Tuesday, March 10, 2020

Radio Plays Brought to Stage

Three Plays by Samuel Beckett


by Samuel Beckett
Directed by Robert Estes
Anton's Well Theater Company
St. Alban's Church, Albany
Thursday, Friday, Saturday until March 21, 2020

Reviewed by Christine Okon

I did not know that Samuel Beckett wrote radio plays, but indeed he did, to varying degrees of success. Thanks to the intrepid literary spelunking and creative foraging of Robert Estes, director of Anton’s Well Theatre Company, three of Beckett’s radio plays are being staged at the tiny St. Alban’s Church in Albany.

The three short plays, “A Piece of Monologue,” “Embers,” and “All That Fall,” are experiments that Beckett himself didn’t seem to hold dear. Although the storylines are hard to follow in this production, Beckett’s lyricism, language, imagery, and unexpected twists persist. While the script for a radio play employs sound effects to help create a listener’s “theater of the mind,” it may not always map well to a live stage performance. For the current production, eliminating some of the sound effects may help the audience focus on the story.

The first play, “A Piece of Monologue,” was written in 1978. The Speaker (Keith Jefferds), an elderly and loquacious man who sometimes talks about himself in the third person, pours forth memories, judgments, and fears about his death at the end of the “two and a half billion seconds” of his life and the “black vast” that awaits. Jefferds masterfully immerses himself in the pain of this character who, as if in self-protection, has swept photos and memories “under the bed with the dust and spiders” and laments that the “dead are gone, and the dying are going.” Jefferds captures the lyricism and musicality, the Irishness and ruggedness, that is so Beckett; his performance evokes King Lear.

Gigi Benson, Kenneth Matis, Keith Jefferds, Brian Levi, Evan D. Winet, Jeff Prescott, Sarah Elizabeth 

The second piece, “Embers” (1959), is about a tormented man riding waves of grief and regret. Here we are treated to profound, solid acting by Brian Levi as Henry and Sarah Elizabeth as the memory of his wife Ada. The sea is the setting and nearly a character in itself, and the inclusion of ocean sounds helps create the mood which is disrupted when Henry “foot-syncs” to the sound of mud-sucked steps.  “Embers” is a good example of the expansive “skullscape” of interior monologues Beckett creates with his characters who traverse up and down their memories only to relive the original anguish. Sometimes it is difficult to discern words and story, but the passion, music, and beauty of the language is as mesmerizing as waves approaching and retreating.

After the success of “Waiting for Godot '' in France in 1957, the BBC invited Beckett to create a radio play, the result being “All That Fall” which is the weakest of the three pieces. Intended as a biting comedy about the mishaps of the dotty, overweight, old Irish bird Mrs. Rooney (Gigi Benson), this production is all over the place with sporadic sound effects like cows mooing and wheels screeching that are more distracting than expository; although they appear in the script, the use of sound needs editing and better execution. In addition, actors (Kenneth Matis and Evan D. Winet, both expert) play dual characters who are not distinctly differentiated, making it hard to follow who is who; perhaps change in costume or posture might help. “All That Fall” may have had a different impact in the original BBC production, but here it created confused, boring chaos.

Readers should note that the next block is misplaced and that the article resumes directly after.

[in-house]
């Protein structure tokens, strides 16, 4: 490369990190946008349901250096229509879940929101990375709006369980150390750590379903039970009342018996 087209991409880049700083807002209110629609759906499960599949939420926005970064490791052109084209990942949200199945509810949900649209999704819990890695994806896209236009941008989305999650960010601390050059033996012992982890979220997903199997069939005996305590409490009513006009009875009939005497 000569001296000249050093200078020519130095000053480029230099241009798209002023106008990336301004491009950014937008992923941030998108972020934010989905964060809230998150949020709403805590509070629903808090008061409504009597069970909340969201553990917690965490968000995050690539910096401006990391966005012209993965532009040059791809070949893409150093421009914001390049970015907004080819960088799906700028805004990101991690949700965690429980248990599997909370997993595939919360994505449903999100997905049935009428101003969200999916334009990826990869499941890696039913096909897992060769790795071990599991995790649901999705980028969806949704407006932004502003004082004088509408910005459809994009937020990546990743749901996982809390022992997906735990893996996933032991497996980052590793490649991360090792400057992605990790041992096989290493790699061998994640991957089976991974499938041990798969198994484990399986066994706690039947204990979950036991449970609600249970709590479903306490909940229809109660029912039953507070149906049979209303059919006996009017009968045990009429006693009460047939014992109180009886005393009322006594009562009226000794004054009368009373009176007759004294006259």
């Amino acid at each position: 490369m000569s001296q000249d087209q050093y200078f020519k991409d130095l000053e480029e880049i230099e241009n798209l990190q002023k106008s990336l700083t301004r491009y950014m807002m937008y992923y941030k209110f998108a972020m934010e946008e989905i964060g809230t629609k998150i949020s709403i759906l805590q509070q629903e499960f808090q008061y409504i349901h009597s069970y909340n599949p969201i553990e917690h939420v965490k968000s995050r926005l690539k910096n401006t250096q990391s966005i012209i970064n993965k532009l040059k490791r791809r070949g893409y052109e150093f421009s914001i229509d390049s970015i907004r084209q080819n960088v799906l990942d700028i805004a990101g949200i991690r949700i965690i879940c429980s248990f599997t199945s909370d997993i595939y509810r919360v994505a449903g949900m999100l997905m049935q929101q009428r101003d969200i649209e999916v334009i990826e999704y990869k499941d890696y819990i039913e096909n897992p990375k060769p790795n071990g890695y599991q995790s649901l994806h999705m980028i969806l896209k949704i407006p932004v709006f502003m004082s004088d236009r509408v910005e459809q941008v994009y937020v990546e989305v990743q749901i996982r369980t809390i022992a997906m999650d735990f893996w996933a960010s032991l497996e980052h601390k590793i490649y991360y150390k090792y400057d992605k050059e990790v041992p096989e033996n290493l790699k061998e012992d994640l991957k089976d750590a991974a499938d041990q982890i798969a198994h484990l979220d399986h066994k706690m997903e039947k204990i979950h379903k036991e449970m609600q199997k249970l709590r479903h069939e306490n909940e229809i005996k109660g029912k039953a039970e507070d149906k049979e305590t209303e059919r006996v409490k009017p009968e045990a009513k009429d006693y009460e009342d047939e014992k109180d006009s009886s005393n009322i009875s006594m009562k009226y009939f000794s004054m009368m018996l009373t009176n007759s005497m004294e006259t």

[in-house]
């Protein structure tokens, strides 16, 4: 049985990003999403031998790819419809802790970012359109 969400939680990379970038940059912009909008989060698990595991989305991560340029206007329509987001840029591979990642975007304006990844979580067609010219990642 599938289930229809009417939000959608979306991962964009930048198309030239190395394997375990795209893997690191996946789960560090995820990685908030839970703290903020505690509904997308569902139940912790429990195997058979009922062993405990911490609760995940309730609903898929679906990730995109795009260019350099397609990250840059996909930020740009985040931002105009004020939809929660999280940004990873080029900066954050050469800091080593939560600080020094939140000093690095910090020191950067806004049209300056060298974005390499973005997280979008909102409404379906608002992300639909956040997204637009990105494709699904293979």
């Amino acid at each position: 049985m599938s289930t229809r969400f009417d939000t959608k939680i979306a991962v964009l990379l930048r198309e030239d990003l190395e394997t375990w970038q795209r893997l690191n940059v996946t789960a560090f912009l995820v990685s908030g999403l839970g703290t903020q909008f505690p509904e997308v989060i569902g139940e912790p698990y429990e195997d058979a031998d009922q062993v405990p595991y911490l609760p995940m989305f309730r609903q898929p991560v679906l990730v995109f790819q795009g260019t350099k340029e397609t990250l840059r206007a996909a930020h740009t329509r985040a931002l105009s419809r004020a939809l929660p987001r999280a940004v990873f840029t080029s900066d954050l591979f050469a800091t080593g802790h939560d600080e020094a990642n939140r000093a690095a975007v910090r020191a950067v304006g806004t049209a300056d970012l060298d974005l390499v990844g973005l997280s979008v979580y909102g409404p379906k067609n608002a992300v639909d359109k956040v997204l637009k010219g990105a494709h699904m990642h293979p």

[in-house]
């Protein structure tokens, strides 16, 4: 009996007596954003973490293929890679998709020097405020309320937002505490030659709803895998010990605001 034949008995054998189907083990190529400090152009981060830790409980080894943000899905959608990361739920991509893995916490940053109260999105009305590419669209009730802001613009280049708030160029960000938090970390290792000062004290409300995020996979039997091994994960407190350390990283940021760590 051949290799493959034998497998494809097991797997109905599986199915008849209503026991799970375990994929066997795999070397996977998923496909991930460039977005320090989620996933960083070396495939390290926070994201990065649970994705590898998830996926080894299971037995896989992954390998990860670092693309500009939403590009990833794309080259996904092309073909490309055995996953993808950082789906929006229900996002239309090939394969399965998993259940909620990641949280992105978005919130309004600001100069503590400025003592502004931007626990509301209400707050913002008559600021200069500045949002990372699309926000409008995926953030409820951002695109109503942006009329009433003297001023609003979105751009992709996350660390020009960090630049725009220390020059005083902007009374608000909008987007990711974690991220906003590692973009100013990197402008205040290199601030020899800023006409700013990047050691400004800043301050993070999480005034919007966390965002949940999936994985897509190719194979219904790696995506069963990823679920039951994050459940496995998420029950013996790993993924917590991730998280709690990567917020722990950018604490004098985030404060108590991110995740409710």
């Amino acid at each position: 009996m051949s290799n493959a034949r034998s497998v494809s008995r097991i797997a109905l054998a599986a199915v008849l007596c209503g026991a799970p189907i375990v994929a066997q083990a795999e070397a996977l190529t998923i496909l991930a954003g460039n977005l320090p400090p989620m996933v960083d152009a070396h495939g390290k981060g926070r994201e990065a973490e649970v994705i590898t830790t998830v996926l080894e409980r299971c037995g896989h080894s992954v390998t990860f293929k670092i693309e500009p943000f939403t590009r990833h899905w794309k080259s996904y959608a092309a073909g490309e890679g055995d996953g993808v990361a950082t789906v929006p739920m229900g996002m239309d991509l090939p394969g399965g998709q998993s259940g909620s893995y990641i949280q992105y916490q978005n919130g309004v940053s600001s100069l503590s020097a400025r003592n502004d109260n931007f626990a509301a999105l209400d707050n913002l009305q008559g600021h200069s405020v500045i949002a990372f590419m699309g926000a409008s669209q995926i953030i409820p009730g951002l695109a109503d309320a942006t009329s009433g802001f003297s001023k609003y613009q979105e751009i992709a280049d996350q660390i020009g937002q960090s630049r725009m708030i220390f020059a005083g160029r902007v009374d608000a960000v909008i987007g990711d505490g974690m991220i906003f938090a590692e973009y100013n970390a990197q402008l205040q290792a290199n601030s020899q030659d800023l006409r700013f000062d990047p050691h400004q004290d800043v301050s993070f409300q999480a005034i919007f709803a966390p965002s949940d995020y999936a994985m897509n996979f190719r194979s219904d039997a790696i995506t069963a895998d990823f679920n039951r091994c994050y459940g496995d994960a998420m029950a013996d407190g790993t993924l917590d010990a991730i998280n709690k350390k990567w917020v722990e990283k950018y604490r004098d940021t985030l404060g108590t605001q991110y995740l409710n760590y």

For these plays, Beckett’s lyricism, passion, and language transcend incidental problems with physical execution. In Anton’s Well’s production of the three radio plays, the superb acting is the wheat surrounded by chaff.

Three Plays by Samuel Beckett,”directed by Robert Estes. Anton’s Well Theater Company, St. Alban’s Church. Info: antonswell.org

A Piece of Monologue
Speaker -  Keith Jefferds

Henry - Brian Levi
Ada - Sarah Elizabeth

All That Fall
Mrs. Rooney - Gigi Benson
Christy / Mr. Barrell - Kenneth Matis
Mr. Tyler - Jeff Trescott
Mr. Slocum / Mr. Rooney - Evan D. Winet
Miss Fitt - Sarah Elizabeth
Female Voice / Dolly - Michele Delattre

Director - Robert Estes
Sound Design - Michael A. O’Brien
Lighting Design - Nate Bogner
Assistant Director, Producing Associate, Program Design, and much more - Wm. Diedrick Razo
Photography - Jane Shamaeva

Wednesday, March 4, 2020

The Loneliness of the Long-Suffering Worker


Jared Corbin, Jeremy Kahn, Lauren English Photo: Kevin Berne

By Branden Jacobs-Jenkins
Directed by Eric Ting
The Strand Theater, 1127 Market, San Francisco

Until April 12, 2020

Reviewed by Christine Okon

A workplace can be like a Skinnerian experiment where rats compete to win pellets or avoid shocks. This is especially true where communication is sparse and tension is high as workers carry out mundane, daily routines that read like stage directions for theater of the absurd.